Sunday, September 09, 2007

Soolaoad, alias salty broad beans, Estonian style

Broad beans, Estonian style. Simple, humble, rustic. All you need is fresh broad beans (Vicia faba L, still in pods) - in season just now, some large dill sprigs, water and salt. A perfect late summer dish again..

Beans and peas have been two of the staple ingredients in Estonian peasant diet, and considered almost as important as our other staple, rye bread. Whereas rye bread was usually accompaning every meal, then pea and bean dishes were served on their own. Beans were considered especially nutritious, and in their fresh form were cooked and eaten in pods. That's my preferred way of eating fresh broad beans, too. Broad beans, by the way, formed an important part of European diet until the 17th century, when they was pushed aside by the more elegant green beans (Phaseolus vulgaris L), newly introduced potatoes and corn. So consider this dish as 'back to your roots' style of eating...

For a much more elegant version for eating broad beans, see Haalo's WHB entry. To see the same dish pictured elsewhere (I'm talking about the rustic Estonian version), see a post over at Clivia's Cuisine in Sweden.

Salty broad beans, Estonian style
(Keedetud põldoakaunad, lihtsal moel)



fresh broad beans (pods)
water
coarse salt
dill sprigs
sour cream, for serving

Wash the pods (topping & tailing them, if you prefer) and place into a large saucepan of water. Add dill sprigs and about 3-4 Tbsp of salt into the water (alias a lot more than you think you need, as the salt needs to permeate the pods).
Bring to the boil and simmer for about 30 minutes, until the beans are tender.
Drain and serve either hot or cooled, sprinkling with extra salt, if you wish. You don't eat the pods (and you can also remove the skins of the beans, if you so wish, though that's not usually done in Estonia). The individual beans can be dipped into sour cream before eating.

WHB: This is also my entry to the Weekend Herb Blogging, this time hosted by Katie of Thyme for Cooking. Click on the logo below for more information about this established foodblogging event, and here to read Katie's round-up (44 entries!!!).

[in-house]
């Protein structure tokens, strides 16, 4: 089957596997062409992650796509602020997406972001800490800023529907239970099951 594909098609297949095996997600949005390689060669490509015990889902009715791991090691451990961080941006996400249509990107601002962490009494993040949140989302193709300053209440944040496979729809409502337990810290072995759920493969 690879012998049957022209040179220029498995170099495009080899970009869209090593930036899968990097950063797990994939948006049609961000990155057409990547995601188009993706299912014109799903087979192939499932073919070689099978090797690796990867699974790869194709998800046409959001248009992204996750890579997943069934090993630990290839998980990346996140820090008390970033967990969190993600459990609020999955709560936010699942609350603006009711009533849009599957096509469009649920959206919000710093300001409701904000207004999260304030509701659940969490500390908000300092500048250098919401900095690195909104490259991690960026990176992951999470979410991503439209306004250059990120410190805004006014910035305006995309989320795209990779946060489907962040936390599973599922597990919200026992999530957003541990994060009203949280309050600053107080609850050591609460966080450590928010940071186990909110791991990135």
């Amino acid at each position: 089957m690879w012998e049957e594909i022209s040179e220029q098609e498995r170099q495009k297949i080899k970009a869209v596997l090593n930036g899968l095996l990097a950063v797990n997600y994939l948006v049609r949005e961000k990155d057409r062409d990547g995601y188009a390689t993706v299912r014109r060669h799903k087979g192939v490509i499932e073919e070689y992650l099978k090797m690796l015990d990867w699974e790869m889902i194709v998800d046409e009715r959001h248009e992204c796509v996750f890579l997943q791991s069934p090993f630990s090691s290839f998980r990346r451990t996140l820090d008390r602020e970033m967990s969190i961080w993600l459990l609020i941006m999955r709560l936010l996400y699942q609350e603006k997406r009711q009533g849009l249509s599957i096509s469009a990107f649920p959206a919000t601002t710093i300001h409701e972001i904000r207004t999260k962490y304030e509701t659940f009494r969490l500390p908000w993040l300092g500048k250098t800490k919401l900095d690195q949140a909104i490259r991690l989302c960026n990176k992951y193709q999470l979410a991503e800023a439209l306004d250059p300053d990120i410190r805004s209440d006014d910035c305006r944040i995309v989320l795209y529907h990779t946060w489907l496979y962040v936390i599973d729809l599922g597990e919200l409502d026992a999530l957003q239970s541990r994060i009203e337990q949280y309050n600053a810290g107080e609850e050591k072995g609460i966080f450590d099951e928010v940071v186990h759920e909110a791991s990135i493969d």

8 comments:

ScienceMel said...

Sometimes simplicity is best. Thanks for the idea. I love green beans this way (minus the sour cream). =)

Lydia said...

Those beans look absolutely delicious. Often the simplest recipes are the best.

Kalyn said...

Sigh, I've never tasted fresh fava beans even once. They do look a bit like edamame, is the flavor similar at all? I'm sure I would like them because I love every type of bean. Lovely close-up photo of the beans!

Clivia said...

the very best thing about this recipe, apart from being tasty, is the way you eat them - picking and plucking by the table and getting lots of time to talk with your co-eaters!

katiez said...

I didn't know you could cook them in the pod! What a wonderful (and old) idea!
I've just started eating them this year, and love them, but we don't see them at the market any longer here - May and June. Maybe they'll make a late summer return!

lobstersquad said...

I love that, broad beans like edamame, very interesting. I´m very lazy, usually get them straight from the jars bottled in la Rioja. we scramble them with eggs.

joey said...

This looks like a great thing to snack on...reminded me of edamame too, which I love! :)

Pille said...

Sciencemel - sour cream is entirely optional :)

Lydia - I so agree!

Kalyn - thank you. I believe edamame beans are more delicately flavoured, but if you like fresh beans, then you'll love this dish. And an occasional overdose of salt won't harm anyone, will it?

Clivia - you're right. A bit like your famous Swedish crayfish eating parties :)

Katie - I guess they're 'in season' later here than in France - after all, we're on a much higher latitude here. But yes, this is the old and rustic way of cooking them, in pods..

Lobstersquad - if I with beans like these El Navarrico beans available, I'd be eating them straight from the can, too!

Joey - I've only had fresh edamame beans once, and cannot remember how similar or dissimilar they tasted. I believe broad beans have a somewhat bolder and rougher flavour compared to the delicate Japanese beans?